Open Access

Renal safety of lithium in HIV-infected patients established on tenofovir disoproxil fumarate containing antiretroviral therapy: analysis from a randomized placebo-controlled trial

  • Eric H. Decloedt1, 4Email author,
  • Maia Lesosky3, 5,
  • Gary Maartens4 and
  • John A. Joska2
AIDS Research and Therapy201714:6

DOI: 10.1186/s12981-017-0134-2

Received: 8 November 2016

Accepted: 13 January 2017

Published: 4 February 2017

Abstract

Background

The prevalence of bipolar disorder in HIV-infected patients is higher than the general population. Lithium is the most effective mood stabiliser, while tenofovir disoproxil fumarate (TDF) is frequently used as part of combination antiretroviral therapy (ART). Both TDF and lithium are associated with renal tubular toxicity, which could be additive, or a pharmacokinetic interaction may occur at renal transporters with a decrease in TDF elimination.

Objective

We report on the change in estimated glomerular filtration rate (eGFR) using the modification of diet in renal disease formula in participants who received ART including TDF and were enrolled in a 24 week randomised trial of lithium versus placebo in patients with HIV-associated neurocognitive impairment.

Methods

We included HIV-infected adults with cognitive impairment established on ART for at least 6 months with a suppressed viral load attending public sector ART clinics in Cape Town, South Africa. We excluded participants with an eGFR <60 mL/min and treated with medications predisposing to lithium toxicity. We reviewed participants weekly for the first month for adverse events followed by 4 weekly visits for renal function assessment, adverse event monitoring and adherence. Lithium dose was titrated to achieve the maintenance target plasma concentration of between 0.6 and 1.0 mmol/L. Sham lithium concentrations were generated for participants receiving placebo.

Results

We included 23 participants allocated to the lithium arm and 30 participants allocated to the placebo arm. Baseline characteristics were not statistically different with a mean age of 37.7 and 40.8 years, a median time on ART of 33 and 40 months and an eGFR of 139.3 and 131.0 mL/min in the lithium and placebo arms respectively. There was no statistical significant difference in the reduction in eGFR or increase in potassium between the two arms during the 24 weeks.

Conclusions

We found that 24-week treatment of HIV-infected patients with lithium and TDF did not result in increased nephrotoxicity.

Trial registration The study was registered on the Pan African Clinical Trials Registry (PACTR) with the identifier number PACTR201310000635418. Registered 11 October 2013 before the first participant was enrolled

Keywords

South Africa Randomised placebo-controlled clinical trial HIV-associated neurocognitive impairment HIV Lithium Placebo Antiretroviral therapy Tenofovir

Background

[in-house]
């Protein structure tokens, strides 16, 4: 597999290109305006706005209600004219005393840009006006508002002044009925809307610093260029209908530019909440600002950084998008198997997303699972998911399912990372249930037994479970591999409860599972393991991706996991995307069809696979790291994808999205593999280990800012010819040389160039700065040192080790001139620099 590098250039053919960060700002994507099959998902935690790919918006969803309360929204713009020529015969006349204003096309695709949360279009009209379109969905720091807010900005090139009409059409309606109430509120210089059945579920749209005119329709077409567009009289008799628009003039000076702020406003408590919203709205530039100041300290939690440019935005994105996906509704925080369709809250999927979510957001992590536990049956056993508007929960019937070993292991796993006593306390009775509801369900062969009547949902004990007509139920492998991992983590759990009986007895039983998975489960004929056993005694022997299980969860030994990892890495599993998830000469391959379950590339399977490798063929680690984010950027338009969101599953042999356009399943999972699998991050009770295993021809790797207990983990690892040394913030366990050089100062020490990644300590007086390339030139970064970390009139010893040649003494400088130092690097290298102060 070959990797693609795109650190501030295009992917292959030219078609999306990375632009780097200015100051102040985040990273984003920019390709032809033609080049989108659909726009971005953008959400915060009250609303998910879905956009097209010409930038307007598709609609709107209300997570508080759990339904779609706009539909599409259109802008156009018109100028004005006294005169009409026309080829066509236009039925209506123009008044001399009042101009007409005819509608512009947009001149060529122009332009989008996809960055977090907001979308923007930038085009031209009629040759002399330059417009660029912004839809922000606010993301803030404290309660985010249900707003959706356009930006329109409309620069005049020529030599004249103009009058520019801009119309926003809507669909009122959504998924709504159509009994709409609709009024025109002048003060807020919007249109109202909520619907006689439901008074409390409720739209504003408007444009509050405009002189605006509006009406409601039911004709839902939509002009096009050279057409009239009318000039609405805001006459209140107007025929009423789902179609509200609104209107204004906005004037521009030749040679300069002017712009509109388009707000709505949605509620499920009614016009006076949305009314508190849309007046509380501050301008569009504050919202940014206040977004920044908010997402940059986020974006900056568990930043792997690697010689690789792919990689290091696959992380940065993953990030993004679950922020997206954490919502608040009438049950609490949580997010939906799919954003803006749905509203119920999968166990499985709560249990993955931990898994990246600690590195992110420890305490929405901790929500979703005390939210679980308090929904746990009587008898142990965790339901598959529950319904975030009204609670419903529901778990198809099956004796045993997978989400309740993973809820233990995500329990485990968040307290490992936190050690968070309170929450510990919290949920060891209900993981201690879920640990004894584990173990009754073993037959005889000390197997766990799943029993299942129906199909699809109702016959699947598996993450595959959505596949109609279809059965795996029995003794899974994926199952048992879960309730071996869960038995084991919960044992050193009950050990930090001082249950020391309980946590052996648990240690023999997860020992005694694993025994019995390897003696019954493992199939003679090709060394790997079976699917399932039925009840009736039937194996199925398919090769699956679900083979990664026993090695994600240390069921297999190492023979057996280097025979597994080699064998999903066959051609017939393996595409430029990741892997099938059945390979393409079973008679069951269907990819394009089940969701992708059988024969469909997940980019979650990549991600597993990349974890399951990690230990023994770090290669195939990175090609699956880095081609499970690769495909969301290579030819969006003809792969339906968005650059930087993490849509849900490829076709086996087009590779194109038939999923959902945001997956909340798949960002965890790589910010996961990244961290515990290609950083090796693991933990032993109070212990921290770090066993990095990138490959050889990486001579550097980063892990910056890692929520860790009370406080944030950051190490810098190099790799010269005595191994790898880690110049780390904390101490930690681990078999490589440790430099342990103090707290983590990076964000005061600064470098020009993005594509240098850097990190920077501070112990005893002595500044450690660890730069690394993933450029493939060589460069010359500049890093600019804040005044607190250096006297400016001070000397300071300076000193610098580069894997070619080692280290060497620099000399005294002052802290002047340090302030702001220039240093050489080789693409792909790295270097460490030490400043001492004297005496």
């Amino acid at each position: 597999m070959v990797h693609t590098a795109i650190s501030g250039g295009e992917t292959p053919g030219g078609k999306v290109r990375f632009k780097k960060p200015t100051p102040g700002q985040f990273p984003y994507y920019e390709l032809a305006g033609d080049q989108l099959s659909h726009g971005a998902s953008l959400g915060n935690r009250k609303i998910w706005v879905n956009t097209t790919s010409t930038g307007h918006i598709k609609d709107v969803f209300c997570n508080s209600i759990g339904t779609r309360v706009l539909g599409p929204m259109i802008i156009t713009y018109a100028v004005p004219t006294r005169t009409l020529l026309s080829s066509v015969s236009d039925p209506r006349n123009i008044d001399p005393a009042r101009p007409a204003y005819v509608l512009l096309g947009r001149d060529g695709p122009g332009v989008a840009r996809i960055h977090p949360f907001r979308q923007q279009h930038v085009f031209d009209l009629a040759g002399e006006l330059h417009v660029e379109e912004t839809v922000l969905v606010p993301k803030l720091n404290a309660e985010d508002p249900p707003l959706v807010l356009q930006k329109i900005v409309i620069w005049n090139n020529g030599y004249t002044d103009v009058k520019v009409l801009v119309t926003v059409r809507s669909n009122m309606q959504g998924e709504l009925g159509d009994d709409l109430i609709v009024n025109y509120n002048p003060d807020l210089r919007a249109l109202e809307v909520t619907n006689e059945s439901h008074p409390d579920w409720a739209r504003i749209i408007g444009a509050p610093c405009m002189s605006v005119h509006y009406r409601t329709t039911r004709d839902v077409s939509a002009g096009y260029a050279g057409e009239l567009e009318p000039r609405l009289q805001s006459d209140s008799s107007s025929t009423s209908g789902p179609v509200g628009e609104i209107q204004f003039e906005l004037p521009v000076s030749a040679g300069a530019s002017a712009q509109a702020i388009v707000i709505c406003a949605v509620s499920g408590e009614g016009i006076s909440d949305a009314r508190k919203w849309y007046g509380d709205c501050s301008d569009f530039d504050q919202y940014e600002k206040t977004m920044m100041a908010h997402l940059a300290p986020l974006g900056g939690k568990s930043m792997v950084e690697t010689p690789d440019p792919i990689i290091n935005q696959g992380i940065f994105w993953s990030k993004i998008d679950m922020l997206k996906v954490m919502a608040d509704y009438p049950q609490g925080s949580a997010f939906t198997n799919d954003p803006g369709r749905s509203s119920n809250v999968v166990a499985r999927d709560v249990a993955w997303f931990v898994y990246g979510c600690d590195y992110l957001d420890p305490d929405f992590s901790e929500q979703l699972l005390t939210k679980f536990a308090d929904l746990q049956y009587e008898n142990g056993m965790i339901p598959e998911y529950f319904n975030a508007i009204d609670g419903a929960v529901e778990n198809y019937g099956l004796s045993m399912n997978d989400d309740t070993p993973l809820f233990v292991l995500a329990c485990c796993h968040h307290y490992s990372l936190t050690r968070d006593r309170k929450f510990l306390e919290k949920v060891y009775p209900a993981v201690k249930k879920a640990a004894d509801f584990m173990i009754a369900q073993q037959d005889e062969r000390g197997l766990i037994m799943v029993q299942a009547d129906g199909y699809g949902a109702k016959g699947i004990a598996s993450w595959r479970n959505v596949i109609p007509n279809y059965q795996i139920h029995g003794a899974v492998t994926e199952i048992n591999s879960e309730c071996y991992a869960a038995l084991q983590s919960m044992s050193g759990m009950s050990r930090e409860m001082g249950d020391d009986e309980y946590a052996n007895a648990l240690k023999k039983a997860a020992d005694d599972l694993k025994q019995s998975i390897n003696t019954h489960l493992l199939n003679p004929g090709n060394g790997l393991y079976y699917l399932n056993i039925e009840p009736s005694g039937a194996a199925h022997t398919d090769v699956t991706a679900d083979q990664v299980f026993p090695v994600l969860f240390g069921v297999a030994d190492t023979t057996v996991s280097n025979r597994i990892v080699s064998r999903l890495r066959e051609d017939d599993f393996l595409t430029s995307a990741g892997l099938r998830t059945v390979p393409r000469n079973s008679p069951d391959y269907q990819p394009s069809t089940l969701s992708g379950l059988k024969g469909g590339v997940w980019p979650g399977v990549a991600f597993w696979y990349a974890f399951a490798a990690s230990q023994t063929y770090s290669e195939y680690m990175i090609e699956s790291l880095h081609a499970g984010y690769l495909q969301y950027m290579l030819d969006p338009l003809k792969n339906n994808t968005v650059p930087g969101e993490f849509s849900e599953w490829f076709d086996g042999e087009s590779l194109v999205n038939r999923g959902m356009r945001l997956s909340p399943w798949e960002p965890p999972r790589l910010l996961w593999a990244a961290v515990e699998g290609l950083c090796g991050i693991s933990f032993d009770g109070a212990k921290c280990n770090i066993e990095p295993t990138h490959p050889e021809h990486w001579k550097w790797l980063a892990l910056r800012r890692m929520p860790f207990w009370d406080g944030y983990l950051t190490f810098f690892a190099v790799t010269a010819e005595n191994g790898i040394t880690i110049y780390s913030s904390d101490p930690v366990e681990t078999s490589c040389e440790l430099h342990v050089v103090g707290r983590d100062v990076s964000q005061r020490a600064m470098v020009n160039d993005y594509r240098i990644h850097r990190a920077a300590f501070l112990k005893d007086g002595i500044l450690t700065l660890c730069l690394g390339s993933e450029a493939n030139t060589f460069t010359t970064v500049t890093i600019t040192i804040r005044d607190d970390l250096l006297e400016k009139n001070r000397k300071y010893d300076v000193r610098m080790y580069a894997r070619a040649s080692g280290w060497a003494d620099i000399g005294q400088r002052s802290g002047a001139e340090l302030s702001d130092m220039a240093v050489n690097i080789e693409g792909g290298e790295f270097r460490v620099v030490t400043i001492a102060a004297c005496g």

The prevalence of bipolar disorder in human immunodeficiency virus (HIV)-infected patients is 4–5 times higher than the general population [1, 2]. The most effective mood stabiliser is lithium while the nucleotide reverse transcriptase inhibitor tenofovir disoproxil fumarate (TDF) is frequently used as part of combination antiretroviral therapy (ART) [3]. Both TDF and lithium are associated with renal tubular toxicity, which could be additive [4, 5]. Furthermore, a TDF-lithium pharmacokinetic interaction may occur at renal transporters. TDF is eliminated via proximal tubular secretion and renal toxicity is thought to be related to accumulation of intracellular tenofovir in the proximal tubular cell [6]. Intracellular TDF inhibits mitochondrial deoxyribonucleic acid (DNA) polymerase gamma with DNA depletion and oxidative respiratory chain dysfunction [7]. Mitochondrial dysfunction impairs tubular reabsorption of ions and molecules causing a Fanconi-like syndrome, or may lead to cell apoptosis and acute tubular necrosis [7]. TDF is a substrate of a number of transporters at the proximal renal tubule. The organic anion transporter-1 (OATP-1) transports TDF intracellularly while the multi-drug resistance protein 4 (MRP-4) mediates active secretion from the tubular cell [8]. In rats lithium impairs OATP-1 function, which may protect against TDF renal toxicity [9]. Twenty to eighty seven percent of lithium treated patients develop a reduction in urinary concentrating ability within weeks after starting treatment [10]. Lithium-induced nephrogenic diabetes insipidus (NDI) is thought to be caused by downregulation of intracellular calcium signalling with inhibition of glycogen synthase kinase-3-beta (GSK-3-ß), resulting in a number of downstream effects including decreased aquaporin-2 expression [11]. Recently it was shown that MRP-1 expression is regulated by GSK-3-β, suggesting that lithium may decrease MRP expression and predispose to TDF renal toxicity [12]. The proximal tubule as a common site for TDF and lithium renal toxicity may further contribute to renal toxicity. Lithium-induced renal toxicity may involve any segment of the nephron or kidney although the distal tubule seems to be involved in NDI [13]. There is currently no published data on the renal safety of concomitant TDF and lithium.